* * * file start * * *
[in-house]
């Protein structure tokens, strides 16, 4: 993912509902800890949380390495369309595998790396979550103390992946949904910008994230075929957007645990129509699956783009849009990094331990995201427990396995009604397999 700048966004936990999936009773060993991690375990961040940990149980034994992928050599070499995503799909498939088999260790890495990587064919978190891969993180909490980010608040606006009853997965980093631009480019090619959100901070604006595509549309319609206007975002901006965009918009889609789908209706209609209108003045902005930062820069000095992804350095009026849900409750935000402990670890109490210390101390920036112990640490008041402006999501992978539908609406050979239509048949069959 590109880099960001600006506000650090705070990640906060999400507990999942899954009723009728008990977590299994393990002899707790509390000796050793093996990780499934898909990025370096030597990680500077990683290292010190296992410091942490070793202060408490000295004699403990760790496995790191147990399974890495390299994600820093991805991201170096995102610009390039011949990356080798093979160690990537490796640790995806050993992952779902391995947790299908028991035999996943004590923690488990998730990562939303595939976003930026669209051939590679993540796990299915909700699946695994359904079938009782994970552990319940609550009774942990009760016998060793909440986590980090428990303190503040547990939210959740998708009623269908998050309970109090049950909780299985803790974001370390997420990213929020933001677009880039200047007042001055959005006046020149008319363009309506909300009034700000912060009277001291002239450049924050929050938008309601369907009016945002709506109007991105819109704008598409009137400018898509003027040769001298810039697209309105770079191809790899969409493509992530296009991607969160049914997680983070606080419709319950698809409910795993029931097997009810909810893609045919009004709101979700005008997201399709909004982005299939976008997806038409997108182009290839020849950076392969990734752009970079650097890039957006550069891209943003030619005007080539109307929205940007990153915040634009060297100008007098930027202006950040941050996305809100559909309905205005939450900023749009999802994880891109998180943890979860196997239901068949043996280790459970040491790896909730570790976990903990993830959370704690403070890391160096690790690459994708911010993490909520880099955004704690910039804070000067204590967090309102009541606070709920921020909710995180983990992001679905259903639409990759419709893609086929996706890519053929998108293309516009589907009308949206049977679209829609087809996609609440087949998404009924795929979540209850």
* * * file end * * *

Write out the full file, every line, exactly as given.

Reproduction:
[in-house]
């Protein structure tokens, strides 16, 4: 993912509902800890949380390495369309595998790396979550103390992946949904910008994230075929957007645990129509699956783009849009990094331990995201427990396995009604397999 700048966004936990999936009773060993991690375990961040940990149980034994992928050599070499995503799909498939088999260790890495990587064919978190891969993180909490980010608040606006009853997965980093631009480019090619959100901070604006595509549309319609206007975002901006965009918009889609789908209706209609209108003045902005930062820069000095992804350095009026849900409750935000402990670890109490210390101390920036112990640490008041402006999501992978539908609406050979239509048949069959 590109880099960001600006506000650090705070990640906060999400507990999942899954009723009728008990977590299994393990002899707790509390000796050793093996990780499934898909990025370096030597990680500077990683290292010190296992410091942490070793202060408490000295004699403990760790496995790191147990399974890495390299994600820093991805991201170096995102610009390039011949990356080798093979160690990537490796640790995806050993992952779902391995947790299908028991035999996943004590923690488990998730990562939303595939976003930026669209051939590679993540796990299915909700699946695994359904079938009782994970552990319940609550009774942990009760016998060793909440986590980090428990303190503040547990939210959740998708009623269908998050309970109090049950909780299985803790974001370390997420990213929020933001677009880039200047007042001055959005006046020149008319363009309506909300009034700000912060009277001291002239450049924050929050938008309601369907009016945002709506109007991105819109704008598409009137400018898509003027040769001298810039697209309105770079191809790899969409493509992530296009991607969160049914997680983070606080419709319950698809409910795993029931097997009810909810893609045919009004709101979700005008997201399709909004982005299939976008997806038409997108182009290839020849950076392969990734752009970079650097890039957006550069891209943003030619005007080539109307929205940007990153915040634009060297100008007098930027202006950040941050996305809100559909309905205005939450900023749009999802994880891109998180943890979860196997239901068949043996280790459970040491790896909730570790976990903990993830959370704690403070890391160096690790690459994708911010993490909520880099955004704690910039804070000067204590967090309102009541606070709920921020909710995180983990992001679905259903639409990759419709893609086929996706890519053929998108293309516009589907009308949206049977679209829609087809996609609440087949998404009924795929979540209850």